Konzhukovia vetusta was discovered in 1955 by E. D. Konzhukova. A K. vetusta skull was found in Malyi Uran locality, Orenburg region, in Russia.[10] The K. vetusta skull was originally described by Gubin, in 1991, and assigned to the family of Melosauridae which later becomes renamed.[10]

Konzhukovia tarda[edit]

Konzhukovia tarda was found in the Orenburg region of Russia.[10]

Konzhukovia sangabrielensis[edit]

In 2016, Cristian Pereira Pacheco described K. sangabrielensis from the anterior half and partial right side of a skull roof and palate of a temnospondyl from South America. After diagnosis of the species by Pacheco and his group, it was clear that it was of the genus Konzhukovia which was previously recorded exclusively from Russia. The specimen of K. sangabrielensis that is described by Pachecho was recovered from Posto Queimado (Early Guadalupian), Rio do Rasto Formation, state of Rio Grande do Sul, southern Bazil.[2] Initially, this specimen was recorded as a Melosaurinae by Dias-da-Silva (2012), but phylogenetic analysis supported its placement within Tryphosuchinae, basal to the Russian temnospondyls of this group.[2] Once K. sangabrielensis was discovered, the new family of Konzhokoviidae was proposed in order to accommodate the new Brazilian species in relation to its Russian relatives.[2] K. sangabrielensis remains the basal most konzhukoviid in the family.[2]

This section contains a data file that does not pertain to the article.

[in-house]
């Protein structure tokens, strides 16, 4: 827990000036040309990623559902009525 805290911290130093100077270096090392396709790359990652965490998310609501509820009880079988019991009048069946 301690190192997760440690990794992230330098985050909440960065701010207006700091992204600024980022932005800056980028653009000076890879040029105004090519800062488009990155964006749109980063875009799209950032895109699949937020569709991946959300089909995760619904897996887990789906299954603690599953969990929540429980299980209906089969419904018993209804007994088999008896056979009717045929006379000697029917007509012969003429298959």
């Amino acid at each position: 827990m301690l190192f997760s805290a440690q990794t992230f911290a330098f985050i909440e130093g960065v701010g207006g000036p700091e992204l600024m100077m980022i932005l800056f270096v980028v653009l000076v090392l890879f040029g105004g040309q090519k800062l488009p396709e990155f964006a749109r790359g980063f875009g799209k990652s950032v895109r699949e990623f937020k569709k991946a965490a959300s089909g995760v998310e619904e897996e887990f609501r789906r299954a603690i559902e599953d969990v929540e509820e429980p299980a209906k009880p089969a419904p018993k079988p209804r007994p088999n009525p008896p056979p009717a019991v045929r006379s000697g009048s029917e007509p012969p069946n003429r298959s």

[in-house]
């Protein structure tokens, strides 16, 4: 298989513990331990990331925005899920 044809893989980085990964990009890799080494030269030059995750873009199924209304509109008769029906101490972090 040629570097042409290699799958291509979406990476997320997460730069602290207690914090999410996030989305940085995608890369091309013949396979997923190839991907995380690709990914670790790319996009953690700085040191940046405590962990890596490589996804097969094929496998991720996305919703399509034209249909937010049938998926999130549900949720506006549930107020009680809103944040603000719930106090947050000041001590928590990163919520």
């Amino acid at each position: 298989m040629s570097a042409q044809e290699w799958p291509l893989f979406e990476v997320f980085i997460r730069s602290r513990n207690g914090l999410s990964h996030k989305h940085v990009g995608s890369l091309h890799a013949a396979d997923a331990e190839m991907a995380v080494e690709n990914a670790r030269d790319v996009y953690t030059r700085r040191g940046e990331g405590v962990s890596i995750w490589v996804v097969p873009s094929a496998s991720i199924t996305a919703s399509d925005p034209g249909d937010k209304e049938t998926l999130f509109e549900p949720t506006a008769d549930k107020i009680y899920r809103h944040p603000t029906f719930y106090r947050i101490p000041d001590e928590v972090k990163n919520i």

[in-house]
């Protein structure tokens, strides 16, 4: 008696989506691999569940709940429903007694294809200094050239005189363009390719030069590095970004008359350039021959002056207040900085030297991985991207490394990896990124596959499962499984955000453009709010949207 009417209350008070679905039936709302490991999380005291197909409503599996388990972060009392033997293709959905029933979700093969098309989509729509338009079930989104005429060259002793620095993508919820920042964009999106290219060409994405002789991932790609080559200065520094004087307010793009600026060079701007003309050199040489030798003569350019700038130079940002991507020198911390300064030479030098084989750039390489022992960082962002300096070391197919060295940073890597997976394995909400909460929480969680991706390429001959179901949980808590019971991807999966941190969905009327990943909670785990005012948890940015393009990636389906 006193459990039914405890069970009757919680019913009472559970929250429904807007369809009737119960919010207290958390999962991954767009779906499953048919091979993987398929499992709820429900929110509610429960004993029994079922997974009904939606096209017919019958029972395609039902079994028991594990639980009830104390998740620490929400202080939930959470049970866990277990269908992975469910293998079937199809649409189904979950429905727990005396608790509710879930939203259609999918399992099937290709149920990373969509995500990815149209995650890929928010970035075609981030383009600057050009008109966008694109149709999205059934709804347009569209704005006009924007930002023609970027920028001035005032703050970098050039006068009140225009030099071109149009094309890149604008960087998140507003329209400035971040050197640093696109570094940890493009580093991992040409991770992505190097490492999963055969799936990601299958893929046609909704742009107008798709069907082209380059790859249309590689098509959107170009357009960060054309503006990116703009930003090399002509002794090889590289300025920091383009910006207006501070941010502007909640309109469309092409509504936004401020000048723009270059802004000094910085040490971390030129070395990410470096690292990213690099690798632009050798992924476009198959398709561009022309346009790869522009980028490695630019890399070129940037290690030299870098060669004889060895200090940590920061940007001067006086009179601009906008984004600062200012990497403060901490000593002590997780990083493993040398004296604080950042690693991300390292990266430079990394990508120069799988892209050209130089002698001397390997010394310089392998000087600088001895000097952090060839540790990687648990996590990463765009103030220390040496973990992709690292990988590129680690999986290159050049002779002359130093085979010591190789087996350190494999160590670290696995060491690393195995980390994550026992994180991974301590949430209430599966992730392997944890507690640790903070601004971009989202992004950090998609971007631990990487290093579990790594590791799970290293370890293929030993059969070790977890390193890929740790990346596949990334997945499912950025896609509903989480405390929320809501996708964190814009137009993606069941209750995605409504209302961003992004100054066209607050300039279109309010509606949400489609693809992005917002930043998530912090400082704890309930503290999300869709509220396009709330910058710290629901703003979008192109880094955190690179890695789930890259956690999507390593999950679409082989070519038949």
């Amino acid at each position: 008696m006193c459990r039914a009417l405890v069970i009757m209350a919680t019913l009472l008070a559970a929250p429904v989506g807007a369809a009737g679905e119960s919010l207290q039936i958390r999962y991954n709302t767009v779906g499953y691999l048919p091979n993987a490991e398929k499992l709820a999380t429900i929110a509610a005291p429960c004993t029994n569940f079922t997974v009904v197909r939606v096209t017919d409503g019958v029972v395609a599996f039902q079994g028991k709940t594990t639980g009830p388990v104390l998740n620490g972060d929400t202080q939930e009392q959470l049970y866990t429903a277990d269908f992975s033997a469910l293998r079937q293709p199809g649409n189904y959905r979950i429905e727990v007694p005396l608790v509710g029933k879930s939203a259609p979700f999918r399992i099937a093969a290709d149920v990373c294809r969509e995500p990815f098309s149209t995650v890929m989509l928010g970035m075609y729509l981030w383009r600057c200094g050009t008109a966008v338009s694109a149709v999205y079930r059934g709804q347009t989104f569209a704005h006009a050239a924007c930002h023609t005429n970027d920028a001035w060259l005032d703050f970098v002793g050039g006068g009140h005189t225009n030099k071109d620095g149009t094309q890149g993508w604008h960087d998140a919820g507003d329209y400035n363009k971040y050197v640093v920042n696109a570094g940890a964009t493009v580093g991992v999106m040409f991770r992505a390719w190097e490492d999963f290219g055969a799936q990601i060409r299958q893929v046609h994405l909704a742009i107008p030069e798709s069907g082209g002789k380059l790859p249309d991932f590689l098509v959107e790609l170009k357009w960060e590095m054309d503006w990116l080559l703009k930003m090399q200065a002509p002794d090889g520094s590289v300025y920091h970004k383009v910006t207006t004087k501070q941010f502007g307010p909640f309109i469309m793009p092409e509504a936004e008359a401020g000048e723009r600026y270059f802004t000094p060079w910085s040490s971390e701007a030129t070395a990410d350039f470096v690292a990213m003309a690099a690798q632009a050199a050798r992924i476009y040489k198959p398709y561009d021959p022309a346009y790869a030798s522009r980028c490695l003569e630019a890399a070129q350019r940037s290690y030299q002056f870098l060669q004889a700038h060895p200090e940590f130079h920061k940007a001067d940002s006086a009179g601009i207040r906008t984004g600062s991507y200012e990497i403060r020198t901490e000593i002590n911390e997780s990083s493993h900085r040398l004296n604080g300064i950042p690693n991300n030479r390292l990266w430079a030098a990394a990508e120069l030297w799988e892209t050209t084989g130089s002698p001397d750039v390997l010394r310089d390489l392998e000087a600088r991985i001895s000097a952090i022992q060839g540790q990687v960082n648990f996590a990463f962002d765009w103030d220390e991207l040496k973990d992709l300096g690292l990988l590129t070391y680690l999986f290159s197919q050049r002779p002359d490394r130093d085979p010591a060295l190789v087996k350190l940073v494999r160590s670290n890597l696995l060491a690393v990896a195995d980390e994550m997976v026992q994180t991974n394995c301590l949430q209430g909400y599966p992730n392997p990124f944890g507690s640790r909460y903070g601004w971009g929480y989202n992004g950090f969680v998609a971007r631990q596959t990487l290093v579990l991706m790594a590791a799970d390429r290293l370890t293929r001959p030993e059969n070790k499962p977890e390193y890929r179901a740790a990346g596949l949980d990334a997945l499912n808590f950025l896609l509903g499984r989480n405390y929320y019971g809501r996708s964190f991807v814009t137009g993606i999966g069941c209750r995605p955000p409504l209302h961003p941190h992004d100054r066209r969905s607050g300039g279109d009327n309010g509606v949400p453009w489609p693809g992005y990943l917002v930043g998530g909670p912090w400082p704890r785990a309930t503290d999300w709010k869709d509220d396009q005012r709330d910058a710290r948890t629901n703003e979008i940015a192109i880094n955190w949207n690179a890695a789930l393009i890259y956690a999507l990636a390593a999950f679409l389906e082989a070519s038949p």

Geological setting[edit]

The Rio do Rasto Formation, where K. sangabrielensis was recovered, ranges from Guadalupian to Lopingian.[11] The Permian specimens that have been found in southern South America only consist of fossil faunas in the Rio do Rasto Formation.[2]

The Southern Urals area of European Russia, where K. tarda and K. vetusta were found, have been the recovery site of many amphibians and reptiles from the Upper Permian, dating back to the 1940s.[10] The area with rich deposits consists of 900,000 km2 of land between River Volga in the northwest and Orenburg in the southwest.[10] A continental succession consisting of mudstones, siltstones, and sandstones provides specimens from the last two stages of the Permian, the Kazanian and Tatarian.[10]


  1. ^ Schoch, Rainer R. (August 2013). "The evolution of major temnospondyl clades: an inclusive phylogenetic analysis". Journal of Systematic Palaeontology. 11 (6): 673–705. doi:10.1080/14772019.2012.699006.